All sorts of issues can be at the crux of your depression—a job loss, a relationship break-up, financial problems and so much more. Sometimes there is no apparent reason for depression. It just happens. Here are some remedies you might not have considered:
- Move to the country. You have an almost 40 percent greater risk of suffering from a mood disorder if you live in the city than the country. Urban life seems to bring greater stress to the amygdala part of the brain that is associated with regulating moods and emotions. The tranquility of country living and the opportunity to experience nature may reduce stress in general, and help keep depression at bay.
- Eat more fish. Omega 3 fatty acids found in fish help regulate neurotransmitter activity and changes in serotonin that are associated with depression. Omega 3 rich fish include herring, blue fin tuna, salmon, and canned sardines. They can help your body keep serotonin levels under control. You can try fish oil supplements, too.
- Quit smoking. If you haven’t quit yet for all the many good reasons you already know, here’s another one. Nicotine affects neurotransmitter activity and changes the levels of serotonin and dopamine in your body that are associated with depression. And it must be pretty depressing, too, to be under the stranglehold of cigarette addiction. It’s tough to break free of this, but you will feel much better when you do.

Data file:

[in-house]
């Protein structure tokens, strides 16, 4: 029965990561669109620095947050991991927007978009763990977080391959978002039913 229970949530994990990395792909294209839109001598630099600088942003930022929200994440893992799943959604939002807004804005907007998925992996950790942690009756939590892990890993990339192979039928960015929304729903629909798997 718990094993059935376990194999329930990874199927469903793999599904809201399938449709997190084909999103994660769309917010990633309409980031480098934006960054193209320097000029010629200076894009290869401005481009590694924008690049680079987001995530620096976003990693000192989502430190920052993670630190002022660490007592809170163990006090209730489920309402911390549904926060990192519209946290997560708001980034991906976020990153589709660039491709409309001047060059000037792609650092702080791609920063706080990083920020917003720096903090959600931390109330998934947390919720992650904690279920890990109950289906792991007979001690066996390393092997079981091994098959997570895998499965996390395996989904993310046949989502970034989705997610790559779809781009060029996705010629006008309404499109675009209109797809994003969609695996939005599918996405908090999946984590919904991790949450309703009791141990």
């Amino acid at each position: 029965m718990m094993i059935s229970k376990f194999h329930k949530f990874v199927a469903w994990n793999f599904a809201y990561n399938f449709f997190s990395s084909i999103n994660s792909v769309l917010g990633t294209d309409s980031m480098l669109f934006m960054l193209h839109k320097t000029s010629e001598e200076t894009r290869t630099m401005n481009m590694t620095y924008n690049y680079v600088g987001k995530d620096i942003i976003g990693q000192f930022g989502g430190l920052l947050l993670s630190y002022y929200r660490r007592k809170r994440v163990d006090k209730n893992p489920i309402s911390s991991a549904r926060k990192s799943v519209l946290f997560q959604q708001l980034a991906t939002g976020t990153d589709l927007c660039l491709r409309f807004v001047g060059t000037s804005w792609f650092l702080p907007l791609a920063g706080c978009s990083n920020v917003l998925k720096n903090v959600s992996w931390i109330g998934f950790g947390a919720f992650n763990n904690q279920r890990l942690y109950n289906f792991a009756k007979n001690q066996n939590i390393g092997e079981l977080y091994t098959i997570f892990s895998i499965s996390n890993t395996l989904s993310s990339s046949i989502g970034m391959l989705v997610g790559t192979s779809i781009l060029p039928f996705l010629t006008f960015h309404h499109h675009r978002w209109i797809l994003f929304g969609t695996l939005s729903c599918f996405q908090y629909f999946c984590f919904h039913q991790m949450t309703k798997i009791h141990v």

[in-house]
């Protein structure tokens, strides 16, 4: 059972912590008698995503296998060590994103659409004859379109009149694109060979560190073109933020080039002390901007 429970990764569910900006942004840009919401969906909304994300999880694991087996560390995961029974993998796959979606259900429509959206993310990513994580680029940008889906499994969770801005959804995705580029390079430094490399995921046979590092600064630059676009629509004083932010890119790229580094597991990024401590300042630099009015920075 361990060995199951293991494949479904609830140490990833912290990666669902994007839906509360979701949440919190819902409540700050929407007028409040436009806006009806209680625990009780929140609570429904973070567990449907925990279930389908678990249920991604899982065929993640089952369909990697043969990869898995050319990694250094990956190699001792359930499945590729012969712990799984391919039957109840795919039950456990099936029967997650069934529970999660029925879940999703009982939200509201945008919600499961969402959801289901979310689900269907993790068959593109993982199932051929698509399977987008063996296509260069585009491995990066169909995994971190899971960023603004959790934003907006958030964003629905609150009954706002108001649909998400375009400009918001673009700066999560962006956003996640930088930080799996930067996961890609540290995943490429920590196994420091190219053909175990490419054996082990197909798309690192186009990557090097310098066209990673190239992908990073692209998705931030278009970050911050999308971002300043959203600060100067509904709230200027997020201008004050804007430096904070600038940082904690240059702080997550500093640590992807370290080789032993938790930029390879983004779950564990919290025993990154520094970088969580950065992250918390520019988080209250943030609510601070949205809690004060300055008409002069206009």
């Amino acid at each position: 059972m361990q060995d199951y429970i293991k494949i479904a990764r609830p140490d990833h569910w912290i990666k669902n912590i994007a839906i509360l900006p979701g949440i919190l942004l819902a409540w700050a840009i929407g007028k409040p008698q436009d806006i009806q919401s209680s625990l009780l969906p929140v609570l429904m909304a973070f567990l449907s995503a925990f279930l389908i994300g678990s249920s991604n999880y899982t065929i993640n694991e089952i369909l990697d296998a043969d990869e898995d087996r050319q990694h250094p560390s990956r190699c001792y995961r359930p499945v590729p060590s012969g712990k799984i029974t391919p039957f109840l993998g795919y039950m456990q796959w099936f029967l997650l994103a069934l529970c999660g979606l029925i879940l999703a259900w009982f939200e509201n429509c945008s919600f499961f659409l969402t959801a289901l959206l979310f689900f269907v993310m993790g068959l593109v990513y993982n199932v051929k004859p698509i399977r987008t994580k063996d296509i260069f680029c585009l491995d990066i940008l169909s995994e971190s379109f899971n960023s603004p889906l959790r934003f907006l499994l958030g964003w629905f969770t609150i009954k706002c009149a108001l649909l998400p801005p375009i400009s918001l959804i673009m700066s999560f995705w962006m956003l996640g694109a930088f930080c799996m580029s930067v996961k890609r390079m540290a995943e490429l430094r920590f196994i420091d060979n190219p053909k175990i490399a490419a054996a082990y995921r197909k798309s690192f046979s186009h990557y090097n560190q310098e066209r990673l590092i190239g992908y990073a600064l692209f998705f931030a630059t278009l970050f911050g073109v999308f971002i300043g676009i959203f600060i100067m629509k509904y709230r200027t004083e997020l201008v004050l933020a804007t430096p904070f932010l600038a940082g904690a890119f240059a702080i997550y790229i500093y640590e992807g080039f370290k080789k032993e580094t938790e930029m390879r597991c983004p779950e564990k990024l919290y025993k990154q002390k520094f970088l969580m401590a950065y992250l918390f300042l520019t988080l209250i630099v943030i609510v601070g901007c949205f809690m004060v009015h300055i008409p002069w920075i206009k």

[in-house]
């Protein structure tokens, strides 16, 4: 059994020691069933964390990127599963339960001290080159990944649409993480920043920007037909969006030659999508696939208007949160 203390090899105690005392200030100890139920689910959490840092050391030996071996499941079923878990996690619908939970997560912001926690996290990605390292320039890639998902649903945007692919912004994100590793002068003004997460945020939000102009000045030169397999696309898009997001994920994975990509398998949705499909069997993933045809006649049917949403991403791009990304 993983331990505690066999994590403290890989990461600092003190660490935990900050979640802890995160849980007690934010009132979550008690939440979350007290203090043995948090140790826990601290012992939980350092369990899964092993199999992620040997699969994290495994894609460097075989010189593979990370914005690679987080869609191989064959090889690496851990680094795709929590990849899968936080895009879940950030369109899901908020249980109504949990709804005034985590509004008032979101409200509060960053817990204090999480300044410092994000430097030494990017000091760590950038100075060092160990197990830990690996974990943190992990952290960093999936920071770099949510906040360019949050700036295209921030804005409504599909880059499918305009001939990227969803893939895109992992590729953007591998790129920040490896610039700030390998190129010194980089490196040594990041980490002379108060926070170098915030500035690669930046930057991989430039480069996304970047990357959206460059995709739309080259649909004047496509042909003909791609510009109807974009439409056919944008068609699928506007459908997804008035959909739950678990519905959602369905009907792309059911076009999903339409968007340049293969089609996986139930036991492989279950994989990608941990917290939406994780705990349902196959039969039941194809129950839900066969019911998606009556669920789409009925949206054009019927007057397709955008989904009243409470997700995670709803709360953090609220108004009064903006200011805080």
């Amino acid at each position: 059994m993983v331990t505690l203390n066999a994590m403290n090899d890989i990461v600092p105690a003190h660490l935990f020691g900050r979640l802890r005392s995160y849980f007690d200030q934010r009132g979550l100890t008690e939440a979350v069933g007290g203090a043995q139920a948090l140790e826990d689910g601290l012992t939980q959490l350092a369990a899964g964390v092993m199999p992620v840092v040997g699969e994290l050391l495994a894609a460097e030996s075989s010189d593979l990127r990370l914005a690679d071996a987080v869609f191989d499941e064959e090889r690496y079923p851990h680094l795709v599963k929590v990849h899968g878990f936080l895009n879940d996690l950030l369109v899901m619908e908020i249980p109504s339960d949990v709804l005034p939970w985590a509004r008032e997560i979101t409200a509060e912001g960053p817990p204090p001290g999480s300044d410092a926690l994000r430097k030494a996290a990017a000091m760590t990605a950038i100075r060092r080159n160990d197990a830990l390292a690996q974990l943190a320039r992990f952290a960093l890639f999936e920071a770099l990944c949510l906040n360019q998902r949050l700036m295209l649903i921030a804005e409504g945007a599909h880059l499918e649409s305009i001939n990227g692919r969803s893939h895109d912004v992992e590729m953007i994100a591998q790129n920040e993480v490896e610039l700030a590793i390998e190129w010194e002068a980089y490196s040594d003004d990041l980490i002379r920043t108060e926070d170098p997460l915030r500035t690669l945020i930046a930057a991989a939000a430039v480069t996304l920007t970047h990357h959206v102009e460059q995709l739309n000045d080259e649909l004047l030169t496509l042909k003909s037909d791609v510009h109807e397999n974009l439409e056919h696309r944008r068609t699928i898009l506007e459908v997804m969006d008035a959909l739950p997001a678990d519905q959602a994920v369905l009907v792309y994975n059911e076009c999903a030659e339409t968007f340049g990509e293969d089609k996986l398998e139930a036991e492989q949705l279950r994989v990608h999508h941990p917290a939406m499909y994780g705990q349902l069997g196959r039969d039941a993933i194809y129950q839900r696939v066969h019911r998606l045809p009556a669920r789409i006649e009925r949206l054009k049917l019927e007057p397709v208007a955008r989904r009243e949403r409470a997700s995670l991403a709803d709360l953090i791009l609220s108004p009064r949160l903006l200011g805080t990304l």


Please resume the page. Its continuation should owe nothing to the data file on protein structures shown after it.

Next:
- Keep seasonal allergies under control. It is sometimes tempting to let your allergies take over for a time when you know it will pass when the season changes. But allergies affect you physically, contributing to sleepless nights, constant fatigue, runny nose and eyes and general physical stress. That makes your body vulnerable to problems, including depression.
- Check your medication. Many meds cause side affects, so read the fine print. Birth control pills contain progesterone that can cause depression in some women. Insomnia and anxiety drugs list depression as a possible side effect. So do some drugs used to treat high blood pressure and cholesterol. Check with your doctor to make sure your medication doesn’t put you at risk.
- Get off social media. Maybe not entirely, but if you spend an inordinate amount online as opposed to face-to-face with actual people, studies show you are more susceptible to depression. This could be a chicken and egg situation—researchers don’t know if depressed people are more likely to use the Internet or if Internet overuse leads to depression. Either way, get away from your computer and take a nice walk in the fresh air. It’ll do you good.
- Monitor your thyroid. If you’re depressed and can’t figure out why, consider your thyroid. It’s the gland that produces thyroid hormone, and when it doesn’t produce enough, it’s function as a neurotransmitter falters and fails to regulate your serotonin levels. Depression could be a result.
Nancy Travers is an Orange County Counseling professional. If you need safe, effective counseling services, please get in touch. You can reach her here: https://www.nancyscounselingcorner.com/contact-us.